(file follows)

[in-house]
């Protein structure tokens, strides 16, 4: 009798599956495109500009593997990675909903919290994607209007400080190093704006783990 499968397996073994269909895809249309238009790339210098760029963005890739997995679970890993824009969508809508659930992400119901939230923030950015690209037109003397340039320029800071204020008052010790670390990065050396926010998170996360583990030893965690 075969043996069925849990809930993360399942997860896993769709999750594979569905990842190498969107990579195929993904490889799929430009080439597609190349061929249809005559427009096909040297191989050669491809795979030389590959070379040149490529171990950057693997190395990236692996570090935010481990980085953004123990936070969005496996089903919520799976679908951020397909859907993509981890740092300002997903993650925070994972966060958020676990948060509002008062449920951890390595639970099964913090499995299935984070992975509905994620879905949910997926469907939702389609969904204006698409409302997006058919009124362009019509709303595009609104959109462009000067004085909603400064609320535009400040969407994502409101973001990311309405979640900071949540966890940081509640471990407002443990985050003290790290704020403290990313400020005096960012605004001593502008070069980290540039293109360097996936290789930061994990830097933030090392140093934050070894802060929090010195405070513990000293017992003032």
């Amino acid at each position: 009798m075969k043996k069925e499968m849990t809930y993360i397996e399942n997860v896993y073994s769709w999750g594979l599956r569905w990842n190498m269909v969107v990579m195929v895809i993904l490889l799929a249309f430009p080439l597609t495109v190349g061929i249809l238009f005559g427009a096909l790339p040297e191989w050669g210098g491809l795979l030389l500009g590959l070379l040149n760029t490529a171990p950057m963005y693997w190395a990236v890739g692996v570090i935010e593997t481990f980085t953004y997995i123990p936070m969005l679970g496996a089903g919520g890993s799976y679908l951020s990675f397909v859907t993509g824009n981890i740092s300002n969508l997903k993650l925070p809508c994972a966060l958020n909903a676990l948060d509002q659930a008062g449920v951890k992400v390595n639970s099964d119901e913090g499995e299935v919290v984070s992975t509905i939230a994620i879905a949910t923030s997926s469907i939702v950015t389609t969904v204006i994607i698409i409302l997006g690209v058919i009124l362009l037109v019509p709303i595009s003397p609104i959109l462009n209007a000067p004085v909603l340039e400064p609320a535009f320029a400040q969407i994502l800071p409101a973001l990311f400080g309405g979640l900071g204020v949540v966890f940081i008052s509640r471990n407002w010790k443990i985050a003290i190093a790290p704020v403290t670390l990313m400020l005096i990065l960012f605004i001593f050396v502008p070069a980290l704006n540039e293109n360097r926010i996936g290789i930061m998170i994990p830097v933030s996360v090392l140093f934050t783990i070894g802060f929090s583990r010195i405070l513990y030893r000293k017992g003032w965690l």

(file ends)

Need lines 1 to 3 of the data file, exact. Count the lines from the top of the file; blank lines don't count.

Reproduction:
[in-house]
């Protein structure tokens, strides 16, 4: 009798599956495109500009593997990675909903919290994607209007400080190093704006783990 499968397996073994269909895809249309238009790339210098760029963005890739997995679970890993824009969508809508659930992400119901939230923030950015690209037109003397340039320029800071204020008052010790670390990065050396926010998170996360583990030893965690 075969043996069925849990809930993360399942997860896993769709999750594979569905990842190498969107990579195929993904490889799929430009080439597609190349061929249809005559427009096909040297191989050669491809795979030389590959070379040149490529171990950057693997190395990236692996570090935010481990980085953004123990936070969005496996089903919520799976679908951020397909859907993509981890740092300002997903993650925070994972966060958020676990948060509002008062449920951890390595639970099964913090499995299935984070992975509905994620879905949910997926469907939702389609969904204006698409409302997006058919009124362009019509709303595009609104959109462009000067004085909603400064609320535009400040969407994502409101973001990311309405979640900071949540966890940081509640471990407002443990985050003290790290704020403290990313400020005096960012605004001593502008070069980290540039293109360097996936290789930061994990830097933030090392140093934050070894802060929090010195405070513990000293017992003032």
């Amino acid at each position: 009798m075969k043996k069925e499968m849990t809930y993360i397996e399942n997860v896993y073994s769709w999750g594979l599956r569905w990842n190498m269909v969107v990579m195929v895809i993904l490889l799929a249309f430009p080439l597609t495109v190349g061929i249809l238009f005559g427009a096909l790339p040297e191989w050669g210098g491809l795979l030389l500009g590959l070379l040149n760029t490529a171990p950057m963005y693997w190395a990236v890739g692996v570090i935010e593997t481990f980085t953004y997995i123990p936070m969005l679970g496996a089903g919520g890993s799976y679908l951020s990675f397909v859907t993509g824009n981890i740092s300002n969508l997903k993650l925070p809508c994972a966060l958020n909903a676990l948060d509002q659930a008062g449920v951890k992400v390595n639970s099964d119901e913090g499995e299935v919290v984070s992975t509905i939230a994620i879905a949910t923030s997926s469907i939702v950015t389609t969904v204006i994607i698409i409302l997006g690209v058919i009124l362009l037109v019509p709303i595009s003397p609104i959109l462009n209007a000067p004085v909603l340039e400064p609320a535009f320029a400040q969407i994502l800071p409101a973001l990311f400080g309405g979640l900071g204020v949540v966890f940081i008052s509640r471990n407002w010790k443990i985050a003290i190093a790290p704020v403290t670390l990313m400020l005096i990065l960012f605004i001593f050396v502008p070069a980290l704006n540039e293109n360097r926010i996936g290789i930061m998170i994990p830097v933030s996360v090392l140093f934050t783990i070894g802060f929090s583990r010195i405070l513990y030893r000293k017992g003032w965690l």